An old Arab man read my fortune today. I wandered into his shop – a metal jungle of souvenir gems, trinkets, oil lamps, and kiddush cups. He said he could see my soul in my eyes, and that it was as light as air. He assured me he meant light in a pure way, not in an empty way.
“Light as air.” He rubbed his leathery fingers together and I looked for his soul in his crystal blue eyes briefly before returning my attention to the tarnished silver kiddush cups in a ceramic bowl by my feet.
“I can see you. I can see that you are very sensitive, which is a good thing because you are open to everyone. But it is also a bad thing because it means people can hurt you. I see you are a big dreamer. You imagine great things. But sometimes you dream too big.”
I was dubious as I think any traveler would be at the proposition of having his or her fortune read, but I wanted to know more: How many children will I bear? (2 boys, said the man who read my fortune in my palm in Delhi last June). How do I become less sensitive? Is it bad to be a big dreamer??
Instead of further engaging him in talk about my soul, I made a purchase (a miniature engraved silver kiddush cup) and told the shopkeeper I must be on my way since I had plans to see the Dome of the Rock.
That blasted golden summit. It’s been calling to me for ten years now.
When we visited Israel on our eighth grade trip in 2004, we drove straight from the airport on our first day to the Mount of Olives to look out at the whole east side of Jerusalem.
I remember being all-at-once swept up by the disorientation of jet lag and the thrill of adrenaline, and there in a sea of white, angular stone buildings in the hills, the golden dome demanded my attention. It seemed, at least from that distance, to be a much more impressive sight than it’s neighbor, the Western Wall, and I remember wishing it had been a Jewish holy site as opposed to a Muslim one because it was so beautiful and I wanted to visit it.
A guard in head-to-toe black with a machine gun slung over his shoulder stepped directly in front of me today, abruptly blocking my path.
“You can’t go this way. Muslims only.”
I feigned confusion and ignorance. “Oooh! I have to go in another way, don’t I?” Of course I already knew the answer; I had tried to enter through the non-Muslim gate just beforehand but was denied because I had arrived after the designated visiting hours.
“Yes. It’s closed now. Opens 7:30 tomorrow.”
“Ah okay. Thank you.”
Part of me was disappointed that I couldn’t pass as Muslim. How did he know?? I guess the pigtails aren’t helping my case. I briefly considered buying a head scarf and trying again but quickly realized how silly that idea was. Ridiculous, really.
By my fourth hour of wandering, I was drained. I bought bottled water from another Arab shopkeeper. I think he, too, read my fortune in my tired eyes and could see that I was exhausted. He offered me a seat in his store and a generous shot of Arabic coffee, “not the Turkish, weak stuff.”
I told him about my thwarted efforts to get closer to the Dome of the Rock and he asked if I was Jewish or Christian.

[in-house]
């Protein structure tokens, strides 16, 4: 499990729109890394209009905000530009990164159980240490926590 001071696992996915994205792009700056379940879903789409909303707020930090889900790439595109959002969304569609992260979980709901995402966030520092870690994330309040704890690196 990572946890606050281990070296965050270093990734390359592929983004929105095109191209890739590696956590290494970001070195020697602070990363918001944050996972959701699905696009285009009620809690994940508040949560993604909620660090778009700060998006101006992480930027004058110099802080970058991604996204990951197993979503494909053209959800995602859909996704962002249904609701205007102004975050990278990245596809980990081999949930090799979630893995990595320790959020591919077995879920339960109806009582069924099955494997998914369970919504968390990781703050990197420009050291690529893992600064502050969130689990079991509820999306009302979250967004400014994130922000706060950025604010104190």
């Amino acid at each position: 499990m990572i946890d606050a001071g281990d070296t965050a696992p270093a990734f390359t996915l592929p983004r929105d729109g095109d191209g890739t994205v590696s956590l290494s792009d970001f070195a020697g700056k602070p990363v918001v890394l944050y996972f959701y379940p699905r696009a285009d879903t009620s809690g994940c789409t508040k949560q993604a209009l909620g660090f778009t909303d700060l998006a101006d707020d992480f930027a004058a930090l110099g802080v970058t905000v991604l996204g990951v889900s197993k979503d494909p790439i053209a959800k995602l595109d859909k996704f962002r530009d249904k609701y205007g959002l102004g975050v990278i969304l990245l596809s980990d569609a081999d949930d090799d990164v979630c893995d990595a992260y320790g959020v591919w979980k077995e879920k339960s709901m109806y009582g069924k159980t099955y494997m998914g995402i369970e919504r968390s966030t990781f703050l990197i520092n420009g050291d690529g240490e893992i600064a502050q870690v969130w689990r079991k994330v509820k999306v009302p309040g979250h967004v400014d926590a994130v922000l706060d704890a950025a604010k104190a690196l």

For the first time in my life I lied and said I was Christian, not because I was afraid or embarrassed – surely this man is friends with plenty of Jews, he lives in Jerusalem after all – but because I was curious about what it would feel like to play the part for a moment, no head scarf required.
Pretending to not be able to read the Hebrew label on the package of snacks I bought to complement my water and coffee (“Bamba”, it said, the name of the acclaimed peanut butter-flavored corn puff snack) was about as exciting as it got to masquerade as a Christian, by the way.
Despite not actually being Christian, I found it quite easy to feel spiritual in my next stop, the Church of the Holy Sepulchre. Once I finally found the place after an hour of searching and stubbornly refusing to ask for help because I didn’t want to mispronounce the name, I finally succumbed to the hallowed dimness of it’s cavernous interior.
Hushed, dark and dripping.
I brushed my fingers over the crosses that had been etched into the walls. Many people bent over a stone in the entryway to whisper prayers and cry and kiss the slab while others lit their blessings in skinny candles held erect in a bed of sand. Oxidized silver chandeliers hung in every room and throughout the arched, stone tunnels. Sacred, sacred place.
I was overcome with the urge to invest in a proper rosary (for what purpose I couldn’t tell you) upon emerging back into the daylight, but I suppressed that desire and instead descended yet again into the darkness, this time clear underground into the tunnels that run parallel to the Western Wall. My last stop.
It was surprisingly warm down there.
I tried to picture the sky above me instead of the ceiling of stone that exists today. My feet were planted on the original 2,000-year-old street lined by extremely well-preserved columns and I got caught up imagining myself walking along the temple mount with throngs of ancient pilgrims on my way to the top. Perhaps I would have been bringing an animal sacrifice.
And when I was standing there today imagining myself as an ancient pilgrim in 15 CE or something like that – I mean really embodying that unknown memory- I thought, maybe it’s not so bad to be a big dreamer.